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Nov 17 2017

Operations Summary – Week of 11/13/17

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Progenitor and Ascension Move Forward

This week senior KSA staff finalized plans for our orbital program, dubbed Ascension. The final steps are now underway to get everything together for the public reveal sometime next week, no later than Wednesday.

Work continues on getting our next Progeny launch in before the year’s end, with the VAB starting to work on the 3rd stage from available parts and Umbra Space Industries getting close to final design of our new booster core. We hope to test the booster no later than the end of the month in order to give USI time to make another that we will use for launch ~2wks later if all goes well with the test.

KerBalloon Delivers, Genesis Stalls

Only KerBalloon was able to pull off a mission this week, launching and recovering a low-altitude balloon from the West Shore Desert. Genesis had a mission scheduled but first weather and then health issues caused multiple delays. Commander Val is off duty to attend to familial duties back home until next week and Captain Jebediah is currently recovering from gut inflammation. They hope to carry out the mission on Monday but have already lost one of the two contracts attached to the mission due to time constraints.

Alaba Observed in New Orbit

New orbital data has been posted for Alaba after its first predicted encounter with Mun earlier today, which astronomers were able to observe in full. Alaba exited Mun’s SOI just 0.342 seconds sooner than predicted and all other orbital parameters are within acceptable margins of error. Although eager to see how the tiny differences in planned versus actual observations would affect the years-long propagation detailed in a report earlier this week, unfortunately that will have to wait as a possible error in the trajectory software has been identified when progressing mission states. Until it is resolved, the best anyone can do is keep an eye out for the next predicted encounter to occur on November 25th.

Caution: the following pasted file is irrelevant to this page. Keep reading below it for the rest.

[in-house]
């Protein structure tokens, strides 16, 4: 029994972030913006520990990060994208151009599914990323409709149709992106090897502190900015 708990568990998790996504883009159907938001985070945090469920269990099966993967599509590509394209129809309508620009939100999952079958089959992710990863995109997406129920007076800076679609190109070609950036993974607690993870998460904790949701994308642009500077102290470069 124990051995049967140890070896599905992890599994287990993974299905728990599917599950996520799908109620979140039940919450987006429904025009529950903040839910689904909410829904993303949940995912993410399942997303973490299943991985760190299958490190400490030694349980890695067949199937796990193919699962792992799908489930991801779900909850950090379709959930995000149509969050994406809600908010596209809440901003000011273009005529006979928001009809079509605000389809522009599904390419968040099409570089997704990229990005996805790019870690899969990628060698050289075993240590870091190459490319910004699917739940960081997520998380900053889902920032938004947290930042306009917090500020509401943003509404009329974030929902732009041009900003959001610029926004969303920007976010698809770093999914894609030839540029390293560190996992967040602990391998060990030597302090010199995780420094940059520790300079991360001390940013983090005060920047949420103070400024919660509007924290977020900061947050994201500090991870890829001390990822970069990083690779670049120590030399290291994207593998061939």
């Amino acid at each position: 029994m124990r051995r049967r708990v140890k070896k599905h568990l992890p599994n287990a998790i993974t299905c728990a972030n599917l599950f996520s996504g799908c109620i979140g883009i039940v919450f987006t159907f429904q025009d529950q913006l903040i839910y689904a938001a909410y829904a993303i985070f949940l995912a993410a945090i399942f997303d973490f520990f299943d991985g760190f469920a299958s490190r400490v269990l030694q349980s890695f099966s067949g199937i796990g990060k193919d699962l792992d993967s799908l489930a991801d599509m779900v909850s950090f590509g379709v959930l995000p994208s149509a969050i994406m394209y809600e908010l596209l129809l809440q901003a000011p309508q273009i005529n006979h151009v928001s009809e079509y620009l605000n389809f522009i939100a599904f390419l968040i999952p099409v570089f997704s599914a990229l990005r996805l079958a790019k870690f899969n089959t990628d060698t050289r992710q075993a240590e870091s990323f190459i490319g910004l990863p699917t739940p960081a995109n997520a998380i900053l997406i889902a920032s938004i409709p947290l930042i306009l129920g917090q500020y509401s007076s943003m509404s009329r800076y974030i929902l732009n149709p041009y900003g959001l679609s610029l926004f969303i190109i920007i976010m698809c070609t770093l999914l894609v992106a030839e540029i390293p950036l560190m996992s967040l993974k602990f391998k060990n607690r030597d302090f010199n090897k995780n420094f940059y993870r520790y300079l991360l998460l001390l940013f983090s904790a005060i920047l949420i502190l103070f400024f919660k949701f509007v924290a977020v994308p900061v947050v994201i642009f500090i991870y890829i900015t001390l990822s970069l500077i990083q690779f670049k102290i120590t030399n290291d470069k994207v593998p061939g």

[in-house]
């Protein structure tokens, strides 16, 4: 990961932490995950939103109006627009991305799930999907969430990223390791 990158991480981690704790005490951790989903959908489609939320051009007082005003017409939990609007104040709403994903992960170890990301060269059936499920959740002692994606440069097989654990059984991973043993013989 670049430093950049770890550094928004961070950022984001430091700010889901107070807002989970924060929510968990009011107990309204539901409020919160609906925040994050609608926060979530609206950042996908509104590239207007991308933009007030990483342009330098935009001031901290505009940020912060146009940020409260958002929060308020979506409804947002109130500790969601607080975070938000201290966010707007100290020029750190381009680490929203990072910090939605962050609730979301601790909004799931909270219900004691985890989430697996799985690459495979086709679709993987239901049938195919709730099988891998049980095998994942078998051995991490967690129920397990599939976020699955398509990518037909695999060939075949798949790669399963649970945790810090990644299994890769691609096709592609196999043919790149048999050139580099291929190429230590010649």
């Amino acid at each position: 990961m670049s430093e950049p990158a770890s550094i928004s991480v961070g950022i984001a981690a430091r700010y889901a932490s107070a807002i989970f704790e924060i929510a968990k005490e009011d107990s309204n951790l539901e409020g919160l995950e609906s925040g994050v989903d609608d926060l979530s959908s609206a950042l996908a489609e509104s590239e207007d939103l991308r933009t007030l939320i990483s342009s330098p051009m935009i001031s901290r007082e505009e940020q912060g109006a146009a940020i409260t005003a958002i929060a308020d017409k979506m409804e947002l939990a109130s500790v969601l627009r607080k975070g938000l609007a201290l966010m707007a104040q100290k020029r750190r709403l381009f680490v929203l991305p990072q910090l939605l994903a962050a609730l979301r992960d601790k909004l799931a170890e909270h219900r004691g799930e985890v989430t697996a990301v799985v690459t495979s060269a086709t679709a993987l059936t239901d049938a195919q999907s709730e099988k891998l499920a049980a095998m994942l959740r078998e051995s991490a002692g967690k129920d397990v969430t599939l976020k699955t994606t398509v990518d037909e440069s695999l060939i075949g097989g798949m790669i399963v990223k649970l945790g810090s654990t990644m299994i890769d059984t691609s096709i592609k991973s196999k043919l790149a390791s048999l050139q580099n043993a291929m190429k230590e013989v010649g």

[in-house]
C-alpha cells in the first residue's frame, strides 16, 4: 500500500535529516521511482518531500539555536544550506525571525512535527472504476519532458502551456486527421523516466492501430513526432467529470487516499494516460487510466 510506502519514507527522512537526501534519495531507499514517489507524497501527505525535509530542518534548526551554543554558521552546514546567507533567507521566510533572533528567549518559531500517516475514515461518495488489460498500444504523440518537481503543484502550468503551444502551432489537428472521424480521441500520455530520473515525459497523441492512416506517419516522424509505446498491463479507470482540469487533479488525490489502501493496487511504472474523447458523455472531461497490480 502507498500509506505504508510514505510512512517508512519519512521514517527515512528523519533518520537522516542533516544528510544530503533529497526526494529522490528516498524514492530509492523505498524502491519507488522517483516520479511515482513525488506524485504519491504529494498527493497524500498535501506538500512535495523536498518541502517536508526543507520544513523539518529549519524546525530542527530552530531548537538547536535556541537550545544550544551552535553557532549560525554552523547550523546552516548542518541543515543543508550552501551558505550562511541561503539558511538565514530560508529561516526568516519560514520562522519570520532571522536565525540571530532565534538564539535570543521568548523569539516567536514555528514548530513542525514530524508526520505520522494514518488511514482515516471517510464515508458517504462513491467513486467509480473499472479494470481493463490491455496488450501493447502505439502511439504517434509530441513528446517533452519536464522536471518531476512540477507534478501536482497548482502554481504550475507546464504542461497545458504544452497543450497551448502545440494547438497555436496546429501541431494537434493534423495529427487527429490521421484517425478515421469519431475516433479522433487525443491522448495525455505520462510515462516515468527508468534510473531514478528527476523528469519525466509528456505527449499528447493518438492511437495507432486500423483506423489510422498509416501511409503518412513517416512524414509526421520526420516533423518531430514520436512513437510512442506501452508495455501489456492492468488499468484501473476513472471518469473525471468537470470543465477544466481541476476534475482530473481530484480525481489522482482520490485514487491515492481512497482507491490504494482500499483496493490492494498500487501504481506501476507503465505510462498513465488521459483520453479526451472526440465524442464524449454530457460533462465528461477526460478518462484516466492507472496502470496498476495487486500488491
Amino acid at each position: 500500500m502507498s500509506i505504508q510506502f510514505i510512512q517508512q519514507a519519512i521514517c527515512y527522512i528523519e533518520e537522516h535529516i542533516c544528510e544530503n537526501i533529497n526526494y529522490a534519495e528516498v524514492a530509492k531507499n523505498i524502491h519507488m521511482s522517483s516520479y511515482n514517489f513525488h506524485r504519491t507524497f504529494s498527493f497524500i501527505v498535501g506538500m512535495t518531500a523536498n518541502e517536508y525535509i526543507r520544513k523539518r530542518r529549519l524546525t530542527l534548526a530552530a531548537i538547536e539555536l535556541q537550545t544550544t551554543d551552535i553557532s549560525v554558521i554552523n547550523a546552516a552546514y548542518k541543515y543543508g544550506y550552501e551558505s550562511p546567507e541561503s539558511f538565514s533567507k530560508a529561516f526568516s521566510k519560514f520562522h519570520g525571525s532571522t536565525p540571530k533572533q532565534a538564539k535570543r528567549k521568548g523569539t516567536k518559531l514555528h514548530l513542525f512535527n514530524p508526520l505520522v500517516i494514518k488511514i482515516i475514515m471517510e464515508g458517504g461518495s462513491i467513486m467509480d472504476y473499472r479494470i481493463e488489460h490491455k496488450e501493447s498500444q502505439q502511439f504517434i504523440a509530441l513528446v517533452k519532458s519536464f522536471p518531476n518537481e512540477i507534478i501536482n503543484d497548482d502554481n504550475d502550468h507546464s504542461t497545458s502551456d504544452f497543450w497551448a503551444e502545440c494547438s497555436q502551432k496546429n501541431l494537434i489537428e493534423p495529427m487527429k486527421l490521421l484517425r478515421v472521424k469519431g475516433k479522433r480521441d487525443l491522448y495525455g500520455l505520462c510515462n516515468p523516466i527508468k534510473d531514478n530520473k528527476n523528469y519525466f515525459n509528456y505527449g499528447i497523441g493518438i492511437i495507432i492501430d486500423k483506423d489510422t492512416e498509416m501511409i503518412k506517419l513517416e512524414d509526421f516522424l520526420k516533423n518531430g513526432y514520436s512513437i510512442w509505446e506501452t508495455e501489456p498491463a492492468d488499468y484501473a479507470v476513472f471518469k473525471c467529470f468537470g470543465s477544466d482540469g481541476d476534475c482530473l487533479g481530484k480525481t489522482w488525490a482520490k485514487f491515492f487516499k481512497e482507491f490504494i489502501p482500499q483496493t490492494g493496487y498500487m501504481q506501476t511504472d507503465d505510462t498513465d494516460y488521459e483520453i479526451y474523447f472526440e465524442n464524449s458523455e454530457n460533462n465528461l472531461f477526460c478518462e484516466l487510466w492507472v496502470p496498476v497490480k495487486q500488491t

Increased Asteroid Awareness Sparks Concern from Public

The Asteroid Tracking Network has been addressing increasing concern from the public about the high number of asteroids that have been discovered so far this month and the statement they released about them only seeing an estimated 40% of what is actually out there near Kerbin at any given time. They have reminded everyone that it’s still too early to tell if the current high count of asteroids is what things always look like in our neighborhood or if we just happen to be passing through a thicker portion of all the debris left over from the Kerbol system’s formation. Even though we still don’t have the coverage necessary to spot the majority of asteroids whizzing by, the chances of another kilometers-wide planet-killer are looking very small considering that we have found none so far since the one that almost wiped us out centuries ago. Of course that doesn’t mean none are out there, and the ATN will continue to look and work to increase our sky coverage.

ATN Database Update

The weekly update for the Asteroid Tracking Network database is available here, containing 1,198 asteroids and 22 updated with new observation data.

Celestial Snapshot of the Week